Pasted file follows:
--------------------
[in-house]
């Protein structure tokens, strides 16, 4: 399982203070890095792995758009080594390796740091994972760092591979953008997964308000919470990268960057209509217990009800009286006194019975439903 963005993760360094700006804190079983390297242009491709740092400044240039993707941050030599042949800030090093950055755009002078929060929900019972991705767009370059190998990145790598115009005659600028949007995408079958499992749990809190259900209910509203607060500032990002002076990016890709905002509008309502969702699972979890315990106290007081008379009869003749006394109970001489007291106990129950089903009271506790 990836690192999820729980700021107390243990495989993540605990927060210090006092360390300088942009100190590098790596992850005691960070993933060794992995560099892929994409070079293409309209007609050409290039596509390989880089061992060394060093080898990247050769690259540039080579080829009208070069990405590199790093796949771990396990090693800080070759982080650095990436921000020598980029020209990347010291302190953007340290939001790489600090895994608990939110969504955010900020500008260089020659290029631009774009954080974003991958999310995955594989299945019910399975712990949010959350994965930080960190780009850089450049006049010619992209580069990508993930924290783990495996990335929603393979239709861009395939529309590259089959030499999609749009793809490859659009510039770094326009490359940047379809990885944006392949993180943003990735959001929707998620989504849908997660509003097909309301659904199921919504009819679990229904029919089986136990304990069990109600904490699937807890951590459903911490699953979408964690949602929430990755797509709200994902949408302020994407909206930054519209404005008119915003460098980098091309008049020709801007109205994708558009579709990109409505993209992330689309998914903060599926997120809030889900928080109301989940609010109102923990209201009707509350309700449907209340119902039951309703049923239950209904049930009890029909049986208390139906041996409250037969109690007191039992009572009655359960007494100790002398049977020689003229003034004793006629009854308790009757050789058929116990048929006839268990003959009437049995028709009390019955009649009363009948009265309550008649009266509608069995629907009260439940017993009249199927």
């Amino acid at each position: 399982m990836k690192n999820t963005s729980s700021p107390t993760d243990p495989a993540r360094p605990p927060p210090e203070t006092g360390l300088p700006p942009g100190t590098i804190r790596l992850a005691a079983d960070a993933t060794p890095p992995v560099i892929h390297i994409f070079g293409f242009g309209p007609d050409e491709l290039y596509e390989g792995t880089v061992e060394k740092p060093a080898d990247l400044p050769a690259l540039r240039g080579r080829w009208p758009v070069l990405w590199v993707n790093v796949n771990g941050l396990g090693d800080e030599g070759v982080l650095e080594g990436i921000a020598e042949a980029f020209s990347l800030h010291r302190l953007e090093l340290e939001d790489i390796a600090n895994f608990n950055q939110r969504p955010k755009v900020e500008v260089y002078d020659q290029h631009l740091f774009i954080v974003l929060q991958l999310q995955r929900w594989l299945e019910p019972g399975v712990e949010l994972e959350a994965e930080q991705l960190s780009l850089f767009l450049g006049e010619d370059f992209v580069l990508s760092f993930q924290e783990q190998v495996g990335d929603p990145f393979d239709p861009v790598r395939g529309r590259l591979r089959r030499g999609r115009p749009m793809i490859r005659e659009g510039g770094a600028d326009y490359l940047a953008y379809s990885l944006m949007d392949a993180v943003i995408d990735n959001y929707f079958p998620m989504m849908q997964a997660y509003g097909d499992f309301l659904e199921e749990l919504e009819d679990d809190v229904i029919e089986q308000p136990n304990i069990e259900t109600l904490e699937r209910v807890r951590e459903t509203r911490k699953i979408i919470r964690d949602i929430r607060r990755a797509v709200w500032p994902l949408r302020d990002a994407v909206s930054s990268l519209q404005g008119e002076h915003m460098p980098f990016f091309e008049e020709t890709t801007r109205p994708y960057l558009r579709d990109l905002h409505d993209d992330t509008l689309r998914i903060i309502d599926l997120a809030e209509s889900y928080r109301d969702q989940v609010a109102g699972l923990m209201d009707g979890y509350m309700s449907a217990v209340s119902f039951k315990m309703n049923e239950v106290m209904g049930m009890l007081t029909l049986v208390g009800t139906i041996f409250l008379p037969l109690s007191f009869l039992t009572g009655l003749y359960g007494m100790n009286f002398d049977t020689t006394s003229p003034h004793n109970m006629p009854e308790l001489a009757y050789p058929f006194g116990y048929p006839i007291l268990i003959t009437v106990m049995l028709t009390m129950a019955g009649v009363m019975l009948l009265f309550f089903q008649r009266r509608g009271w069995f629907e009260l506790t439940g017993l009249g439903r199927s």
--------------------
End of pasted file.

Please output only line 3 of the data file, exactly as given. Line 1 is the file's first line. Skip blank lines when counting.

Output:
């Amino acid at each position: 399982m990836k690192n999820t963005s729980s700021p107390t993760d243990p495989a993540r360094p605990p927060p210090e203070t006092g360390l300088p700006p942009g100190t590098i804190r790596l992850a005691a079983d960070a993933t060794p890095p992995v560099i892929h390297i994409f070079g293409f242009g309209p007609d050409e491709l290039y596509e390989g792995t880089v061992e060394k740092p060093a080898d990247l400044p050769a690259l540039r240039g080579r080829w009208p758009v070069l990405w590199v993707n790093v796949n771990g941050l396990g090693d800080e030599g070759v982080l650095e080594g990436i921000a020598e042949a980029f020209s990347l800030h010291r302190l953007e090093l340290e939001d790489i390796a600090n895994f608990n950055q939110r969504p955010k755009v900020e500008v260089y002078d020659q290029h631009l740091f774009i954080v974003l929060q991958l999310q995955r929900w594989l299945e019910p019972g399975v712990e949010l994972e959350a994965e930080q991705l960190s780009l850089f767009l450049g006049e010619d370059f992209v580069l990508s760092f993930q924290e783990q190998v495996g990335d929603p990145f393979d239709p861009v790598r395939g529309r590259l591979r089959r030499g999609r115009p749009m793809i490859r005659e659009g510039g770094a600028d326009y490359l940047a953008y379809s990885l944006m949007d392949a993180v943003i995408d990735n959001y929707f079958p998620m989504m849908q997964a997660y509003g097909d499992f309301l659904e199921e749990l919504e009819d679990d809190v229904i029919e089986q308000p136990n304990i069990e259900t109600l904490e699937r209910v807890r951590e459903t509203r911490k699953i979408i919470r964690d949602i929430r607060r990755a797509v709200w500032p994902l949408r302020d990002a994407v909206s930054s990268l519209q404005g008119e002076h915003m460098p980098f990016f091309e008049e020709t890709t801007r109205p994708y960057l558009r579709d990109l905002h409505d993209d992330t509008l689309r998914i903060i309502d599926l997120a809030e209509s889900y928080r109301d969702q989940v609010a109102g699972l923990m209201d009707g979890y509350m309700s449907a217990v209340s119902f039951k315990m309703n049923e239950v106290m209904g049930m009890l007081t029909l049986v208390g009800t139906i041996f409250l008379p037969l109690s007191f009869l039992t009572g009655l003749y359960g007494m100790n009286f002398d049977t020689t006394s003229p003034h004793n109970m006629p009854e308790l001489a009757y050789p058929f006194g116990y048929p006839i007291l268990i003959t009437v106990m049995l028709t009390m129950a019955g009649v009363m019975l009948l009265f309550f089903q008649r009266r509608g009271w069995f629907e009260l506790t439940g017993l009249g439903r199927s």